have duplicated the background layer (click Layer/Duplicate Layer)
and set the general effect mode for both layers to Multiply.
This way, the raspberry got darker and more saturated colors. Of
course, you can select any effect you like in this step, according
to your photo and concept. This first step is actually unimportant
from the aspect of layer masking. The point is to have at least
two layers that differ in, say, their general effect.
the example, our aim is to keep the changes of colors and lightness
on the raspberry while preserving the original state on the rest
of the picture.
the indicated icon at the bottom of the Layers palette to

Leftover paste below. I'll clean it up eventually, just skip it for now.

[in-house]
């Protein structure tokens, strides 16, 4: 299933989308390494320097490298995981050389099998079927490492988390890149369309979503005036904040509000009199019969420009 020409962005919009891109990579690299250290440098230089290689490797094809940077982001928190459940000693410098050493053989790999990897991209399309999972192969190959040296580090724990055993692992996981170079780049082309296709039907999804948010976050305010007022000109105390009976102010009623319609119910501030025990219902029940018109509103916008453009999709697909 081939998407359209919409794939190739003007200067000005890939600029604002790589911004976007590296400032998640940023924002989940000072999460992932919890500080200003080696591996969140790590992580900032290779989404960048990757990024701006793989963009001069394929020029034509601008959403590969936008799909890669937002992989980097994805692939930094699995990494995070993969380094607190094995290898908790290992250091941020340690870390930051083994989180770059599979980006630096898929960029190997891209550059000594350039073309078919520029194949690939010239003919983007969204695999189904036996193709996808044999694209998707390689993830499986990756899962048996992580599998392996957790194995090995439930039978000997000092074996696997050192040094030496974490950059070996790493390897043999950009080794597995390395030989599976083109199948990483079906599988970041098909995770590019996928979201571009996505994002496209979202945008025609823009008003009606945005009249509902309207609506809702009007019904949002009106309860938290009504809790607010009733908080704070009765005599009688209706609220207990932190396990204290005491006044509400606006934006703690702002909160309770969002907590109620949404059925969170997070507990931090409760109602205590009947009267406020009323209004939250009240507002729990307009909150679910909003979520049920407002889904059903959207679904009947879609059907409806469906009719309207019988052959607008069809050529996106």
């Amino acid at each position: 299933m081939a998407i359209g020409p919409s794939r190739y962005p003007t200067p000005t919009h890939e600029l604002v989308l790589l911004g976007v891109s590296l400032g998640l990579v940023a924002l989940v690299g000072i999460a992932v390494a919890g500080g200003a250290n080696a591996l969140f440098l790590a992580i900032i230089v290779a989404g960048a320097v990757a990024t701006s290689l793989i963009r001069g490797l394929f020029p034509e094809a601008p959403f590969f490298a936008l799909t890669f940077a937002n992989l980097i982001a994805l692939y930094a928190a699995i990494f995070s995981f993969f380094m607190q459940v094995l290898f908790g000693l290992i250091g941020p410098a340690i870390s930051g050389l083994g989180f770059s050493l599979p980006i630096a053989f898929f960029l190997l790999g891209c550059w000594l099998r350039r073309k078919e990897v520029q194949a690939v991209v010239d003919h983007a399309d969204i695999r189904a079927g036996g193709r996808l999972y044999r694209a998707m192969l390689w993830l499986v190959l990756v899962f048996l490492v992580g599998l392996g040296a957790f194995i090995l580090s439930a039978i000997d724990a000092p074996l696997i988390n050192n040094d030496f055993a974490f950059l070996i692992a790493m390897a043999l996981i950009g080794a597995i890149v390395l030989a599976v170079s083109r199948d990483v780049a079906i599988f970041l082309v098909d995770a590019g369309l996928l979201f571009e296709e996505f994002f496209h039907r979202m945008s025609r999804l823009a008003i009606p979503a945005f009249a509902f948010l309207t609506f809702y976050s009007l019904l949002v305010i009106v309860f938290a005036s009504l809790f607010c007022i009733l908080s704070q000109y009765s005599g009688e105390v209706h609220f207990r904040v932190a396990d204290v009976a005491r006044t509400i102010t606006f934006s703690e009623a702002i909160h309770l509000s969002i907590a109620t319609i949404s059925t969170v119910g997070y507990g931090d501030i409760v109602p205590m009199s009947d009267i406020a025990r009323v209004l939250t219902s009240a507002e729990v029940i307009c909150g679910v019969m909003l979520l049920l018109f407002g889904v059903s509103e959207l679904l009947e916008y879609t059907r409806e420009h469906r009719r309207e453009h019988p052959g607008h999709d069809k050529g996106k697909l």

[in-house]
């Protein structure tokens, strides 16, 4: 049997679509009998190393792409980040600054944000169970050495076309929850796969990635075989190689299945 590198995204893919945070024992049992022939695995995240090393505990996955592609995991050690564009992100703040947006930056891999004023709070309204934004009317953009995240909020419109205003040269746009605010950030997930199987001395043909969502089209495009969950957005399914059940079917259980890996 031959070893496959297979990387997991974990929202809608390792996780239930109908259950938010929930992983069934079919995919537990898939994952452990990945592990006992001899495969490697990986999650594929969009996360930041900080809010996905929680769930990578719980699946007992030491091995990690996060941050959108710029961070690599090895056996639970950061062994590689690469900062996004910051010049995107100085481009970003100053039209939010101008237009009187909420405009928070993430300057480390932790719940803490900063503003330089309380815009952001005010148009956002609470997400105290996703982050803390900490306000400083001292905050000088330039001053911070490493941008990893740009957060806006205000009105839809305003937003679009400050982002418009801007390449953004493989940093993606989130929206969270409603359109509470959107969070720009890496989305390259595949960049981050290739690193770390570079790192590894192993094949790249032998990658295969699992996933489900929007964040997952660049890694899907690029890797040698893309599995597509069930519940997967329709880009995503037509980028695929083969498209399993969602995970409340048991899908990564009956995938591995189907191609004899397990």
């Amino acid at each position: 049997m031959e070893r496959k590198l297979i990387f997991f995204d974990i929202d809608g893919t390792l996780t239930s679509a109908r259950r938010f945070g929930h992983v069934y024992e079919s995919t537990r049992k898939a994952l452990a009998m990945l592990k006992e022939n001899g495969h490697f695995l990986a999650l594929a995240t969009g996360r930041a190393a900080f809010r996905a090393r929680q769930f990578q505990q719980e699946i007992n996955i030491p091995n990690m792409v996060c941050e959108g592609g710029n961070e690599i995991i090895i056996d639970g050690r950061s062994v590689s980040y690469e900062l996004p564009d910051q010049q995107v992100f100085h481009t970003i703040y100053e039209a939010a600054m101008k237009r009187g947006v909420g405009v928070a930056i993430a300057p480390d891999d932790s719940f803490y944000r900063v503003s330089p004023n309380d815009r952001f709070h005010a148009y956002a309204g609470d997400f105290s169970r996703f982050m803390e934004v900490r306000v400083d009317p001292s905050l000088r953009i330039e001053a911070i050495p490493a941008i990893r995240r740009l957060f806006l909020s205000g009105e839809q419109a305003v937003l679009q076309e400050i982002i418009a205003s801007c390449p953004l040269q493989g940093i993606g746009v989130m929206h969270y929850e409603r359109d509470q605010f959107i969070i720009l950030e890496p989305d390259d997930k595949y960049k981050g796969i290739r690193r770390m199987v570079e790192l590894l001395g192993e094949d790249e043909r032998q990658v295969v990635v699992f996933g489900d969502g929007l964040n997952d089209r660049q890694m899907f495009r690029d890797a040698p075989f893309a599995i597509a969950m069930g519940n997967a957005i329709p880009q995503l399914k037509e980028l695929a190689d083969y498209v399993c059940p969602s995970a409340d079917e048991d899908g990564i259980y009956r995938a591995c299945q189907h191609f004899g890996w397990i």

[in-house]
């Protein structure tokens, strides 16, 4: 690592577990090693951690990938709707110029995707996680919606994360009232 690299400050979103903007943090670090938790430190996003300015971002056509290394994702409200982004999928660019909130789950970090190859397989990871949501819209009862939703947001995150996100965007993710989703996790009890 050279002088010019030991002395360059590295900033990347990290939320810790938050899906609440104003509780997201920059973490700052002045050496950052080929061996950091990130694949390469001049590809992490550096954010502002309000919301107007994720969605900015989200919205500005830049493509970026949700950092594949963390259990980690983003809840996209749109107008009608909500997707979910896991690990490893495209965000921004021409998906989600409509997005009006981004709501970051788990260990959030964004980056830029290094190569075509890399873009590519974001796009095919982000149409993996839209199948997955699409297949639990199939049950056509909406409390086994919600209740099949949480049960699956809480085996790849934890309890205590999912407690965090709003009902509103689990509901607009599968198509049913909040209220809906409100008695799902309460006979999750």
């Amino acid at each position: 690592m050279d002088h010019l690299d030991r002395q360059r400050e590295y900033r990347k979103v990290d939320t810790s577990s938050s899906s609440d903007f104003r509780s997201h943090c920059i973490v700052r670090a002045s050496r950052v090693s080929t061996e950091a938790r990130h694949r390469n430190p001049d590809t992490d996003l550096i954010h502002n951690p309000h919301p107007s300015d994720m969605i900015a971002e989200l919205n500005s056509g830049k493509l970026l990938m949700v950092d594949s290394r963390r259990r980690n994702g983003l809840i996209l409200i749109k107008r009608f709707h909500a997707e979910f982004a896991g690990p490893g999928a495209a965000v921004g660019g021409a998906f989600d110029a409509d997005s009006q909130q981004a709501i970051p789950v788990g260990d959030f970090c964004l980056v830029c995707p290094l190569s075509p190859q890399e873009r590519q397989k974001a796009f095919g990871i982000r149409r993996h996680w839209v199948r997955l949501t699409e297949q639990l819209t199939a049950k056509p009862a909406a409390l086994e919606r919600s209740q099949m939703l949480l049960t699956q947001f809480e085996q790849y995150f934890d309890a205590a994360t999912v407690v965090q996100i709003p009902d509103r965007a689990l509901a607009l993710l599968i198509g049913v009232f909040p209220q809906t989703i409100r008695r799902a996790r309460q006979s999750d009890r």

create a layer mask on the upper layer. This will be indicated by
an empty white rectangle with a narrow light border, showing that
a layer mask is selected. Make sure it stays so.
put, a layer mask allows you to punch through the layers so that
the layer beneath shows through in certain areas. The most appropriate
tool for this aim is Eraser (press E to activate it).
Choose a mid-sized soft brush from the options at the top. Start
painting over the areas where you want to restore the original state.
In this example, these are the leaves, except the raspberry and
the dark background. As the layer mask is active, you will see the
changes on it. In the layer mask indication window, a black color
indicates the punched-through areas. In these parts, the layer under
the topmost one will show through, while white areas still display
the upper layer.
you have messed up something, and want to paint an area back, change
to the Brush tool and choose a brush of similar size and
properties to restore the upper layer, shown once again in white.
you're ready, click Layer/Flatten Image to merge the layers.
Here's the result.